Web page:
Before I left my apartment on that Good Friday before Easter, I checked my mail. My eelskin wallet had arrived from the mail order place. Smiling, I put it on my desk and headed out the door.
In my shirt pocket, I had a note reminding me what kind of wine to get at a liquor store in Covington. My friend Greg and I would make a wine stop before heading to our regular drinking establishment.
Heading downtown on the bus to meet Greg, I thought of the new wallet. That eelskin style was popular back in the ’80s.
A few days earlier I had decided that I didn’t want an animal to die just so I could have a wallet. I figure there are plenty of eels in the ocean and having a wallet made out of one of their skins would show I believe in being kind to animals.
Well, that’s what was in my head. Maybe I’m just getting funny in my old age.
Once downtown, Greg picked me up in his car and we headed across the river.
The wine note in my pocket was from my ex-wife. We’ve been divorced for several years, but divorce doesn’t always kill a friendship. I think we’re better at this than being married.
She invited me and our two adult children over for Easter dinner, and I offered to bring some wine. I know nothing about wine, so she suggested a couple kinds to get.
My former wife told me that roast leg of lamb would be the main course for Easter dinner. I couldn’t remember if I liked it. I told Greg I hadn’t had lamb in decades.
We made quick work of the liquor store. Browsing around there would take time away from our weekly drinking session, and we didn’t want that.
At the bar, at our table, the subject turned to Easter.
I told Greg I felt funny celebrating it as I don’t believe in the Bible, don’t believe in fairy tales.
Greg argued there’s some evidence that Jesus existed. I probably muttered “Whatever.”
He then asked me if I could see any merit in fiction — if anything can be learned from it. I probably answered, “But of course!”
After I replied, I got his point — that maybe something can be learned from the Bible. I hate it when Greg makes a good point.
After a couple hours of drinking and talking religion, my friend took me home, where I exchanged everything from my old leather wallet to my new eelskin wallet.
I loved the feel of the eelskin on my fingers, liked the way it fit in my back pocket. While feeling a little tipsy, I told myself I’d never own a leather wallet again.
I work on the weekends — mostly diving into writing projects — so Saturday and Sunday flew by. Before I knew it, it was Sunday evening. Time to eat some lamb.
I arrived at my former wife’s house a little early with the two bottles of wine I bought over in Covington. My daughter and son arrived soon afterwards, and after some visiting it was time for Easter dinner.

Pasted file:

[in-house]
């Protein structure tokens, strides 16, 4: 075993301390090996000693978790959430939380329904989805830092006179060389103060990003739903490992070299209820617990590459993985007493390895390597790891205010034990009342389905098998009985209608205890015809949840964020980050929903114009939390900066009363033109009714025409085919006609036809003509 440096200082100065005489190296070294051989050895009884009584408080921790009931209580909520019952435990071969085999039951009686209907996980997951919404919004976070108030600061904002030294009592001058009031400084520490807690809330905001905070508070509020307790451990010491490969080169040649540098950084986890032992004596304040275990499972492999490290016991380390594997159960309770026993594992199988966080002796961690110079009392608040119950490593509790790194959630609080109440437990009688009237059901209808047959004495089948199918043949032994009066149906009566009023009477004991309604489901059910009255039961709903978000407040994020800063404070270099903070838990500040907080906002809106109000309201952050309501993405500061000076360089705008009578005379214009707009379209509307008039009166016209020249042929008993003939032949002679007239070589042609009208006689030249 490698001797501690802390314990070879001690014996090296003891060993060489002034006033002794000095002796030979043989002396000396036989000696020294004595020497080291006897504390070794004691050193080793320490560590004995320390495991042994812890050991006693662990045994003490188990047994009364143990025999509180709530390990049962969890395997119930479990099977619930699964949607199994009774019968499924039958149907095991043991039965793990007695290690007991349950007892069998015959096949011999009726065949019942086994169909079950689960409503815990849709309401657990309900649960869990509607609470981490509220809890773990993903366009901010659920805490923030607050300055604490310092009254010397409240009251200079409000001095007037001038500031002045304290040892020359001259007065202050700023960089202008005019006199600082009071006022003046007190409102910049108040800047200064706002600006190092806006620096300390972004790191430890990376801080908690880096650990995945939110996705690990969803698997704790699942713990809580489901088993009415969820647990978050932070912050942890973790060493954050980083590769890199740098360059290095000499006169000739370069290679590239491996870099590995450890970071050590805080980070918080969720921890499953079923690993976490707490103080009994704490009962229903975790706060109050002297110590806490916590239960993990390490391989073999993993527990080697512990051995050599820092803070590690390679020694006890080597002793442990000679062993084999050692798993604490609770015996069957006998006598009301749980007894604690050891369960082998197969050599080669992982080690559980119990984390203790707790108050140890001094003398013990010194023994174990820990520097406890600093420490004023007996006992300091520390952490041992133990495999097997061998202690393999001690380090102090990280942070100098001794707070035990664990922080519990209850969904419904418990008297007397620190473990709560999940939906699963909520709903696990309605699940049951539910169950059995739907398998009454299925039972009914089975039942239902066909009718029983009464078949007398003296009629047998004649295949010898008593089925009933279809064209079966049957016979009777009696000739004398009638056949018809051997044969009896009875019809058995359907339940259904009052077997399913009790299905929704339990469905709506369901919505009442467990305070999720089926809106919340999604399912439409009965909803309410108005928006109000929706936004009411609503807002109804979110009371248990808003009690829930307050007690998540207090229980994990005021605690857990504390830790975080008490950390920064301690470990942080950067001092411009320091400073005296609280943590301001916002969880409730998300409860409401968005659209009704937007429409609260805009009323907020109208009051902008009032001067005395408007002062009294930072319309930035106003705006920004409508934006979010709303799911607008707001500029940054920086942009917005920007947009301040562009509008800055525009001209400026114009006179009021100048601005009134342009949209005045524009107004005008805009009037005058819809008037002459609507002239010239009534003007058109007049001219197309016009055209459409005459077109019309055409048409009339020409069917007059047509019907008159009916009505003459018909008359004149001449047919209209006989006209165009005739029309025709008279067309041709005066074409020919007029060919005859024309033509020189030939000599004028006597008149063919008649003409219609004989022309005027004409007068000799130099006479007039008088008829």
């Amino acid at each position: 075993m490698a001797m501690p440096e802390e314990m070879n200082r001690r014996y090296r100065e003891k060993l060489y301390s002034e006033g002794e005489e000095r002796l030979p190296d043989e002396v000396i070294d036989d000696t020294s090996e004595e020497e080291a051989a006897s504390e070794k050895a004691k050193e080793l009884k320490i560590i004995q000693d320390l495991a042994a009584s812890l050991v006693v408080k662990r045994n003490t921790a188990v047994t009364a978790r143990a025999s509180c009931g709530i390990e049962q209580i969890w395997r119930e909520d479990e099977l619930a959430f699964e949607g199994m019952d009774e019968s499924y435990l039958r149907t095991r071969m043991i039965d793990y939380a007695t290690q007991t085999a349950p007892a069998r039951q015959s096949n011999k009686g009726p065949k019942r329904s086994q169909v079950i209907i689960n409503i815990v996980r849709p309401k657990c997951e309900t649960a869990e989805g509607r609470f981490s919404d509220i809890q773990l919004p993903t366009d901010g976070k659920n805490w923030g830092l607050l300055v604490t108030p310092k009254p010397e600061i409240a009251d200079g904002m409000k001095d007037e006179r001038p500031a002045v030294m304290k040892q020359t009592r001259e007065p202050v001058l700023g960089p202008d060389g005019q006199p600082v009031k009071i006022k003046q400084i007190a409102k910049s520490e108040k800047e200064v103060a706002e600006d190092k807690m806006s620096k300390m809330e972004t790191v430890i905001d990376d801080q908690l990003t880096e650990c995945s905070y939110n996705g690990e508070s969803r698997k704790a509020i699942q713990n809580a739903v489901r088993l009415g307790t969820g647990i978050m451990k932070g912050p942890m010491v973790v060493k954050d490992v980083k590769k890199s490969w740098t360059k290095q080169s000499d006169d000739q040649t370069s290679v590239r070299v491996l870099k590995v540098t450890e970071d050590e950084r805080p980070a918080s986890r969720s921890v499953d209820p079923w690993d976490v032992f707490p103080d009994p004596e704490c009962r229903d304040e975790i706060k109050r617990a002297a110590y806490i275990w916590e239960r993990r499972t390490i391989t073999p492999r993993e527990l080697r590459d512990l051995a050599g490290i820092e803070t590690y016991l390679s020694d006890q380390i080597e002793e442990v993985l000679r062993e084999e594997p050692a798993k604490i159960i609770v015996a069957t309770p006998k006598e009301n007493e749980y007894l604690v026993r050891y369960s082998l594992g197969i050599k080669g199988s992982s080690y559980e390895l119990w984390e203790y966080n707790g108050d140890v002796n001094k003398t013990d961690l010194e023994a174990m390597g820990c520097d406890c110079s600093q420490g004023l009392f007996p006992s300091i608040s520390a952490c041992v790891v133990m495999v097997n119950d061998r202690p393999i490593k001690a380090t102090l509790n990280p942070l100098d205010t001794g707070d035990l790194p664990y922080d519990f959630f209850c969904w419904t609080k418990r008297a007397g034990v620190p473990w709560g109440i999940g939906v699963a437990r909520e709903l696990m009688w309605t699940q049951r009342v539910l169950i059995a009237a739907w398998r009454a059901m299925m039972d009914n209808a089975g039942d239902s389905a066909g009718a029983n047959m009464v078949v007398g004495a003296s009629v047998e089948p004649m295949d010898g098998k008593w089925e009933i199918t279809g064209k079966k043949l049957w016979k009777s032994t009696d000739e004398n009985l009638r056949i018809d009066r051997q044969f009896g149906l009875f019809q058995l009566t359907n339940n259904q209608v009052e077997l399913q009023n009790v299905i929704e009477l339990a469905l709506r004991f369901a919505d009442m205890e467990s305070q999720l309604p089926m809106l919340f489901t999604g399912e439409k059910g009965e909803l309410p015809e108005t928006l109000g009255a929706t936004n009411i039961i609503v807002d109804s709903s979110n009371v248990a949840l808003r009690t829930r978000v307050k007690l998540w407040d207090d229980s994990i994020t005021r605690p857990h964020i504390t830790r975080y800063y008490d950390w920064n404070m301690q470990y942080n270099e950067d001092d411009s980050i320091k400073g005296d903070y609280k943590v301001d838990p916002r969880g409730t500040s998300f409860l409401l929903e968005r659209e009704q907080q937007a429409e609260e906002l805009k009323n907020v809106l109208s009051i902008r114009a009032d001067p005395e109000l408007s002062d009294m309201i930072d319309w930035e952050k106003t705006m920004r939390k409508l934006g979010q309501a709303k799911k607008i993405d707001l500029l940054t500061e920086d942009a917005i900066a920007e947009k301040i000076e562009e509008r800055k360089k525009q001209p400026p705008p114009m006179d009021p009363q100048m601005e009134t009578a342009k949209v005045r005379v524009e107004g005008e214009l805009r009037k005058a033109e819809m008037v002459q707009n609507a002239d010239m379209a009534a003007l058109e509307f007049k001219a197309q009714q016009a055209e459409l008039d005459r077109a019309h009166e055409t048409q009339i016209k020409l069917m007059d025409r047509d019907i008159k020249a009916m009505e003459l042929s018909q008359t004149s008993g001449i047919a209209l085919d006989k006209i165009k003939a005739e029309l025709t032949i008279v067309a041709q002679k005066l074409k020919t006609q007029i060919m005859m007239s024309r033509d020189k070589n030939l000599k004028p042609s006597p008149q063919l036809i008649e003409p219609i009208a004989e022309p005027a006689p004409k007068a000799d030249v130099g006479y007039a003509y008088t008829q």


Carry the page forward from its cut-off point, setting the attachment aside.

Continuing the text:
The roast leg of lamb looked beautiful on the platter and smelled wonderful. My daughter did the carving.
Before eating, my former wife wanted to say a little prayer. She and I haven’t really talked about religion for years, so I didn’t want to make a big deal out of a prayer. Out of politeness, I lowered my head … but I didn’t say “Amen.”
I helped myself to some lamb, baked potatoes, green beans, carrots and rolls. I tasted the leg of lamb first.
It was delicious, but a thought came into my head as I was chewing: Didn’t Jesus love lambs?
I remembered back to when I was a kid and was forced to go to Sunday school and church. I remembered seeing paintings of Jesus holding a lamb and being tender with it in his arms.
I continued to eat the food on my plate, including the lamb, with thoughts of Greg’s words from Friday — that there’s proof Jesus had lived. What would Jesus think of me eating a lamb? I started to feel guilty.
Yes, it’s true, I am getting funny in my old age.
I hope that Jesus did live. If it’s true, I’m sure he was a good person and someone I would have wanted to hang out with. No, I don’t believe in all the Bible stories — none of them really — but when you think about it, Jesus is a good role model.
He treated people the way they wanted to be treated, with love and respect. I try to do the same and always try to put myself in others’ shoes. Basically, I try to be a good guy, too.
I have to admit I felt more guilt about taking second helpings of the lamb, but, hell, I’m no Jesus. I’m not going to die for someone else’s sins. I try to make a difference in any way I can, but I have to think smaller.
For example, at least no cow had to die to provide me with something to carry my money in. I have that eelskin wallet in my back pocket.
CONTACT LARRY GROSS: firstname.lastname@example.org